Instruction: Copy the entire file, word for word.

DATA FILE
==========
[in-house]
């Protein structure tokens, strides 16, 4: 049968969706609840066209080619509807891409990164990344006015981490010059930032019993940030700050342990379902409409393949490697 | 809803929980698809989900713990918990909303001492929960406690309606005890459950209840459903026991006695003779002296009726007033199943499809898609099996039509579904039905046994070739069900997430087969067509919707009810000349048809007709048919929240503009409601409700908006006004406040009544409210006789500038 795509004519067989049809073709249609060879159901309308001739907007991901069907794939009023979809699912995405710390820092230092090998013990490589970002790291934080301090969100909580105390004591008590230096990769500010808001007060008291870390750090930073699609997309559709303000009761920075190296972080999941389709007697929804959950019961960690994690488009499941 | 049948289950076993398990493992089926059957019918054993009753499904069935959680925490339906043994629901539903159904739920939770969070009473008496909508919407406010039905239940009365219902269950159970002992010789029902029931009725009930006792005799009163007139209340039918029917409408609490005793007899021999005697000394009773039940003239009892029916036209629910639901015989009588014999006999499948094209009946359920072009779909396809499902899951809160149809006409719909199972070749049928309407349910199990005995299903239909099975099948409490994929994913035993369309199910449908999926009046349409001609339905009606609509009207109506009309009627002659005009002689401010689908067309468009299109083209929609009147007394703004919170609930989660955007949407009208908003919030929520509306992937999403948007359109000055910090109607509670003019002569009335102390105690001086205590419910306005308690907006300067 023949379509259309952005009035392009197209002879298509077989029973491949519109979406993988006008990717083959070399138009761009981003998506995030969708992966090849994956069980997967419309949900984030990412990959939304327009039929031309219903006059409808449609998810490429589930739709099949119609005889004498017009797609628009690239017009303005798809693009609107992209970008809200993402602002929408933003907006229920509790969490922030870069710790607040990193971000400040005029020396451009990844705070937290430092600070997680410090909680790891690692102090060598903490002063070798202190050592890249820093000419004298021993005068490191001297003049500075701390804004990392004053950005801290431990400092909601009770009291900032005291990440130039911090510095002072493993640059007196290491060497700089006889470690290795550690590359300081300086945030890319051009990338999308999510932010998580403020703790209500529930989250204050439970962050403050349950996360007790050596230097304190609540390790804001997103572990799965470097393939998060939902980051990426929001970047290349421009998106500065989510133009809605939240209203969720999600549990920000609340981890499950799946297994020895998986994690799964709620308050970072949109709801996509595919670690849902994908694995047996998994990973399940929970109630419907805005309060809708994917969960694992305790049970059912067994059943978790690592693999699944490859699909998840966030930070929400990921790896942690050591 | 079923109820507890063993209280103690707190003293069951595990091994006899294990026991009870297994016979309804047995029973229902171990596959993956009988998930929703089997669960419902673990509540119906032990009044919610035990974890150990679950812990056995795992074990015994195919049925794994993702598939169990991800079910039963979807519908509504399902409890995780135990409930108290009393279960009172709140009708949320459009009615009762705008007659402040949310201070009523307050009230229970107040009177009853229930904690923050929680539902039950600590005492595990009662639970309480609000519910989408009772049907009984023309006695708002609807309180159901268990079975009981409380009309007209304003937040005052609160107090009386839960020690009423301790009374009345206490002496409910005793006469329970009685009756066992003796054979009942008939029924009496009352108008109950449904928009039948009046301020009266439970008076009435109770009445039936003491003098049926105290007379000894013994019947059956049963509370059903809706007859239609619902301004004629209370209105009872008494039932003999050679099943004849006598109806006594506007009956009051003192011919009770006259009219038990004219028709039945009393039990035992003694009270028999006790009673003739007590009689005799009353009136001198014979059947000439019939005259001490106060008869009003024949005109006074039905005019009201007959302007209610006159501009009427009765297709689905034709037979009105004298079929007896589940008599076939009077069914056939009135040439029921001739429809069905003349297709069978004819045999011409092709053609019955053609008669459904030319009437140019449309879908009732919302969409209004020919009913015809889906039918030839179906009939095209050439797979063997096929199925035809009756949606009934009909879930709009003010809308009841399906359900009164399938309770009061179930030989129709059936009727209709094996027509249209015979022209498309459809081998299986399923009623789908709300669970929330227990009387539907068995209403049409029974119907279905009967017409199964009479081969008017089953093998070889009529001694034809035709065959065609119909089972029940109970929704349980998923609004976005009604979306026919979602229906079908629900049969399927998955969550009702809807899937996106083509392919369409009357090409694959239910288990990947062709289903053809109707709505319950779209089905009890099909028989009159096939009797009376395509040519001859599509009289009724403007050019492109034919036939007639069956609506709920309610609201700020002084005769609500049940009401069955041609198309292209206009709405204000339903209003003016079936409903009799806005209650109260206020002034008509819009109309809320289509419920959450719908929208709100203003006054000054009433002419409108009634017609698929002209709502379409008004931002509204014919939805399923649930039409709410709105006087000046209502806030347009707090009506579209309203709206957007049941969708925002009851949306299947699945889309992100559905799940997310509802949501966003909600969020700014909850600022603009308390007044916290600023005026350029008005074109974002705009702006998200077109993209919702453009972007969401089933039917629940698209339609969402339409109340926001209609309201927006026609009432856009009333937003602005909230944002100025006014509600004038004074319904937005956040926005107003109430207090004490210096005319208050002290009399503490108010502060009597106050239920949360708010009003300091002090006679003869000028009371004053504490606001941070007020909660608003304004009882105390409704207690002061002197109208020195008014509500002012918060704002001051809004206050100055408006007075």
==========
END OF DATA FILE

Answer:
[in-house]
């Protein structure tokens, strides 16, 4: 049968969706609840066209080619509807891409990164990344006015981490010059930032019993940030700050342990379902409409393949490697 | 809803929980698809989900713990918990909303001492929960406690309606005890459950209840459903026991006695003779002296009726007033199943499809898609099996039509579904039905046994070739069900997430087969067509919707009810000349048809007709048919929240503009409601409700908006006004406040009544409210006789500038 795509004519067989049809073709249609060879159901309308001739907007991901069907794939009023979809699912995405710390820092230092090998013990490589970002790291934080301090969100909580105390004591008590230096990769500010808001007060008291870390750090930073699609997309559709303000009761920075190296972080999941389709007697929804959950019961960690994690488009499941 | 049948289950076993398990493992089926059957019918054993009753499904069935959680925490339906043994629901539903159904739920939770969070009473008496909508919407406010039905239940009365219902269950159970002992010789029902029931009725009930006792005799009163007139209340039918029917409408609490005793007899021999005697000394009773039940003239009892029916036209629910639901015989009588014999006999499948094209009946359920072009779909396809499902899951809160149809006409719909199972070749049928309407349910199990005995299903239909099975099948409490994929994913035993369309199910449908999926009046349409001609339905009606609509009207109506009309009627002659005009002689401010689908067309468009299109083209929609009147007394703004919170609930989660955007949407009208908003919030929520509306992937999403948007359109000055910090109607509670003019002569009335102390105690001086205590419910306005308690907006300067 023949379509259309952005009035392009197209002879298509077989029973491949519109979406993988006008990717083959070399138009761009981003998506995030969708992966090849994956069980997967419309949900984030990412990959939304327009039929031309219903006059409808449609998810490429589930739709099949119609005889004498017009797609628009690239017009303005798809693009609107992209970008809200993402602002929408933003907006229920509790969490922030870069710790607040990193971000400040005029020396451009990844705070937290430092600070997680410090909680790891690692102090060598903490002063070798202190050592890249820093000419004298021993005068490191001297003049500075701390804004990392004053950005801290431990400092909601009770009291900032005291990440130039911090510095002072493993640059007196290491060497700089006889470690290795550690590359300081300086945030890319051009990338999308999510932010998580403020703790209500529930989250204050439970962050403050349950996360007790050596230097304190609540390790804001997103572990799965470097393939998060939902980051990426929001970047290349421009998106500065989510133009809605939240209203969720999600549990920000609340981890499950799946297994020895998986994690799964709620308050970072949109709801996509595919670690849902994908694995047996998994990973399940929970109630419907805005309060809708994917969960694992305790049970059912067994059943978790690592693999699944490859699909998840966030930070929400990921790896942690050591 | 079923109820507890063993209280103690707190003293069951595990091994006899294990026991009870297994016979309804047995029973229902171990596959993956009988998930929703089997669960419902673990509540119906032990009044919610035990974890150990679950812990056995795992074990015994195919049925794994993702598939169990991800079910039963979807519908509504399902409890995780135990409930108290009393279960009172709140009708949320459009009615009762705008007659402040949310201070009523307050009230229970107040009177009853229930904690923050929680539902039950600590005492595990009662639970309480609000519910989408009772049907009984023309006695708002609807309180159901268990079975009981409380009309007209304003937040005052609160107090009386839960020690009423301790009374009345206490002496409910005793006469329970009685009756066992003796054979009942008939029924009496009352108008109950449904928009039948009046301020009266439970008076009435109770009445039936003491003098049926105290007379000894013994019947059956049963509370059903809706007859239609619902301004004629209370209105009872008494039932003999050679099943004849006598109806006594506007009956009051003192011919009770006259009219038990004219028709039945009393039990035992003694009270028999006790009673003739007590009689005799009353009136001198014979059947000439019939005259001490106060008869009003024949005109006074039905005019009201007959302007209610006159501009009427009765297709689905034709037979009105004298079929007896589940008599076939009077069914056939009135040439029921001739429809069905003349297709069978004819045999011409092709053609019955053609008669459904030319009437140019449309879908009732919302969409209004020919009913015809889906039918030839179906009939095209050439797979063997096929199925035809009756949606009934009909879930709009003010809308009841399906359900009164399938309770009061179930030989129709059936009727209709094996027509249209015979022209498309459809081998299986399923009623789908709300669970929330227990009387539907068995209403049409029974119907279905009967017409199964009479081969008017089953093998070889009529001694034809035709065959065609119909089972029940109970929704349980998923609004976005009604979306026919979602229906079908629900049969399927998955969550009702809807899937996106083509392919369409009357090409694959239910288990990947062709289903053809109707709505319950779209089905009890099909028989009159096939009797009376395509040519001859599509009289009724403007050019492109034919036939007639069956609506709920309610609201700020002084005769609500049940009401069955041609198309292209206009709405204000339903209003003016079936409903009799806005209650109260206020002034008509819009109309809320289509419920959450719908929208709100203003006054000054009433002419409108009634017609698929002209709502379409008004931002509204014919939805399923649930039409709410709105006087000046209502806030347009707090009506579209309203709206957007049941969708925002009851949306299947699945889309992100559905799940997310509802949501966003909600969020700014909850600022603009308390007044916290600023005026350029008005074109974002705009702006998200077109993209919702453009972007969401089933039917629940698209339609969402339409109340926001209609309201927006026609009432856009009333937003602005909230944002100025006014509600004038004074319904937005956040926005107003109430207090004490210096005319208050002290009399503490108010502060009597106050239920949360708010009003300091002090006679003869000028009371004053504490606001941070007020909660608003304004009882105390409704207690002061002197109208020195008014509500002012918060704002001051809004206050100055408006007075």